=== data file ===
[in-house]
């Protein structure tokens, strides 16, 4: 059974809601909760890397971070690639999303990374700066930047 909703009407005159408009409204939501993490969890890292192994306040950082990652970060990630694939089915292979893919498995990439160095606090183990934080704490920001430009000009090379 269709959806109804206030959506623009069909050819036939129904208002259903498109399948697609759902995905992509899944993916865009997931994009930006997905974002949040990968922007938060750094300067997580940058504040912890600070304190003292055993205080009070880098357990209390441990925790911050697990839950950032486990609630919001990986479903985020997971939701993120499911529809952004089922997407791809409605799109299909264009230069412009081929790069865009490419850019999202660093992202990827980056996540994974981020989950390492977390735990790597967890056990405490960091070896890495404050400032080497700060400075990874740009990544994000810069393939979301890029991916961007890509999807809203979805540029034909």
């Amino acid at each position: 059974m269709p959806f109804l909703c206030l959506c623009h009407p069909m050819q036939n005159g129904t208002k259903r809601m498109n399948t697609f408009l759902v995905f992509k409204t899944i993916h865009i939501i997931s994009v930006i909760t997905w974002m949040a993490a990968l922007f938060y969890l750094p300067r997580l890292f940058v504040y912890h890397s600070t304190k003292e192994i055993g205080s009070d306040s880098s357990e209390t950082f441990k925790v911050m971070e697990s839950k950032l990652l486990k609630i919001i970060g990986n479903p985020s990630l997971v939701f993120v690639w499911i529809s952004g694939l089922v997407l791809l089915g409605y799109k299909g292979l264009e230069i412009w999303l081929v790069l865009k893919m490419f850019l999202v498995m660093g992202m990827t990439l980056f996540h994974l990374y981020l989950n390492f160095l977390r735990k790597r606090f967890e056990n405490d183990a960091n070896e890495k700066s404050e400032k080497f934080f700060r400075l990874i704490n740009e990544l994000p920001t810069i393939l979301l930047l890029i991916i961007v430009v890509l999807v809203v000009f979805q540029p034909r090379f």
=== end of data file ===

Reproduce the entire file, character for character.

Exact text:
[in-house]
């Protein structure tokens, strides 16, 4: 059974809601909760890397971070690639999303990374700066930047 909703009407005159408009409204939501993490969890890292192994306040950082990652970060990630694939089915292979893919498995990439160095606090183990934080704490920001430009000009090379 269709959806109804206030959506623009069909050819036939129904208002259903498109399948697609759902995905992509899944993916865009997931994009930006997905974002949040990968922007938060750094300067997580940058504040912890600070304190003292055993205080009070880098357990209390441990925790911050697990839950950032486990609630919001990986479903985020997971939701993120499911529809952004089922997407791809409605799109299909264009230069412009081929790069865009490419850019999202660093992202990827980056996540994974981020989950390492977390735990790597967890056990405490960091070896890495404050400032080497700060400075990874740009990544994000810069393939979301890029991916961007890509999807809203979805540029034909």
């Amino acid at each position: 059974m269709p959806f109804l909703c206030l959506c623009h009407p069909m050819q036939n005159g129904t208002k259903r809601m498109n399948t697609f408009l759902v995905f992509k409204t899944i993916h865009i939501i997931s994009v930006i909760t997905w974002m949040a993490a990968l922007f938060y969890l750094p300067r997580l890292f940058v504040y912890h890397s600070t304190k003292e192994i055993g205080s009070d306040s880098s357990e209390t950082f441990k925790v911050m971070e697990s839950k950032l990652l486990k609630i919001i970060g990986n479903p985020s990630l997971v939701f993120v690639w499911i529809s952004g694939l089922v997407l791809l089915g409605y799109k299909g292979l264009e230069i412009w999303l081929v790069l865009k893919m490419f850019l999202v498995m660093g992202m990827t990439l980056f996540h994974l990374y981020l989950n390492f160095l977390r735990k790597r606090f967890e056990n405490d183990a960091n070896e890495k700066s404050e400032k080497f934080f700060r400075l990874i704490n740009e990544l994000p920001t810069i393939l979301l930047l890029i991916i961007v430009v890509l999807v809203v000009f979805q540029p034909r090379f």